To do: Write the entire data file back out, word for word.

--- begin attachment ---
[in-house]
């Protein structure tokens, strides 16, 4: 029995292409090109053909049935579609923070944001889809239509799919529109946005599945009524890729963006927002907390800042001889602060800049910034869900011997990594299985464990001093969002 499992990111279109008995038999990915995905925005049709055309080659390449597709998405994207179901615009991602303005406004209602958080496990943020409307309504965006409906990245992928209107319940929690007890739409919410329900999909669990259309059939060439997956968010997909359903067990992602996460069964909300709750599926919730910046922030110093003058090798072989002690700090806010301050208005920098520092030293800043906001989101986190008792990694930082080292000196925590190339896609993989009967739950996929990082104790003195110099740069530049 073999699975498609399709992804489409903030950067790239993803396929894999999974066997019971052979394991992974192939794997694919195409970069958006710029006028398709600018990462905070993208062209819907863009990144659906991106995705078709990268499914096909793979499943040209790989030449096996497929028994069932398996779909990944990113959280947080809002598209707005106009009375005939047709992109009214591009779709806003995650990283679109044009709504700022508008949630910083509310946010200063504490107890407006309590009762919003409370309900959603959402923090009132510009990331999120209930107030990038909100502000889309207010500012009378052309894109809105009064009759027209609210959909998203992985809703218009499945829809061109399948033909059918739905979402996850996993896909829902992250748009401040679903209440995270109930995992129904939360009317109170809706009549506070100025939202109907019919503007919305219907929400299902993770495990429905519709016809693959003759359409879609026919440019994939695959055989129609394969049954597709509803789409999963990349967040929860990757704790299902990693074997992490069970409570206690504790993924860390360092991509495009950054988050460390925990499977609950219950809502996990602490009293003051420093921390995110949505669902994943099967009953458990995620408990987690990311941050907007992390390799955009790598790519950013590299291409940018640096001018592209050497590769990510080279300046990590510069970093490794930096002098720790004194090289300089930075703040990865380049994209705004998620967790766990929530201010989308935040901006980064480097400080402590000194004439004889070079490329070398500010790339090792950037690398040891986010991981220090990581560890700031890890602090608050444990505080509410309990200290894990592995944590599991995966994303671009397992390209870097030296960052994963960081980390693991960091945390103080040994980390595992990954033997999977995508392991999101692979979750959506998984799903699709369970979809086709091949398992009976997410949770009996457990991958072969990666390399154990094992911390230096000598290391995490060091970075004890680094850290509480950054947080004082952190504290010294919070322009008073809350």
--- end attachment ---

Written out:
[in-house]
């Protein structure tokens, strides 16, 4: 029995292409090109053909049935579609923070944001889809239509799919529109946005599945009524890729963006927002907390800042001889602060800049910034869900011997990594299985464990001093969002 499992990111279109008995038999990915995905925005049709055309080659390449597709998405994207179901615009991602303005406004209602958080496990943020409307309504965006409906990245992928209107319940929690007890739409919410329900999909669990259309059939060439997956968010997909359903067990992602996460069964909300709750599926919730910046922030110093003058090798072989002690700090806010301050208005920098520092030293800043906001989101986190008792990694930082080292000196925590190339896609993989009967739950996929990082104790003195110099740069530049 073999699975498609399709992804489409903030950067790239993803396929894999999974066997019971052979394991992974192939794997694919195409970069958006710029006028398709600018990462905070993208062209819907863009990144659906991106995705078709990268499914096909793979499943040209790989030449096996497929028994069932398996779909990944990113959280947080809002598209707005106009009375005939047709992109009214591009779709806003995650990283679109044009709504700022508008949630910083509310946010200063504490107890407006309590009762919003409370309900959603959402923090009132510009990331999120209930107030990038909100502000889309207010500012009378052309894109809105009064009759027209609210959909998203992985809703218009499945829809061109399948033909059918739905979402996850996993896909829902992250748009401040679903209440995270109930995992129904939360009317109170809706009549506070100025939202109907019919503007919305219907929400299902993770495990429905519709016809693959003759359409879609026919440019994939695959055989129609394969049954597709509803789409999963990349967040929860990757704790299902990693074997992490069970409570206690504790993924860390360092991509495009950054988050460390925990499977609950219950809502996990602490009293003051420093921390995110949505669902994943099967009953458990995620408990987690990311941050907007992390390799955009790598790519950013590299291409940018640096001018592209050497590769990510080279300046990590510069970093490794930096002098720790004194090289300089930075703040990865380049994209705004998620967790766990929530201010989308935040901006980064480097400080402590000194004439004889070079490329070398500010790339090792950037690398040891986010991981220090990581560890700031890890602090608050444990505080509410309990200290894990592995944590599991995966994303671009397992390209870097030296960052994963960081980390693991960091945390103080040994980390595992990954033997999977995508392991999101692979979750959506998984799903699709369970979809086709091949398992009976997410949770009996457990991958072969990666390399154990094992911390230096000598290391995490060091970075004890680094850290509480950054947080004082952190504290010294919070322009008073809350």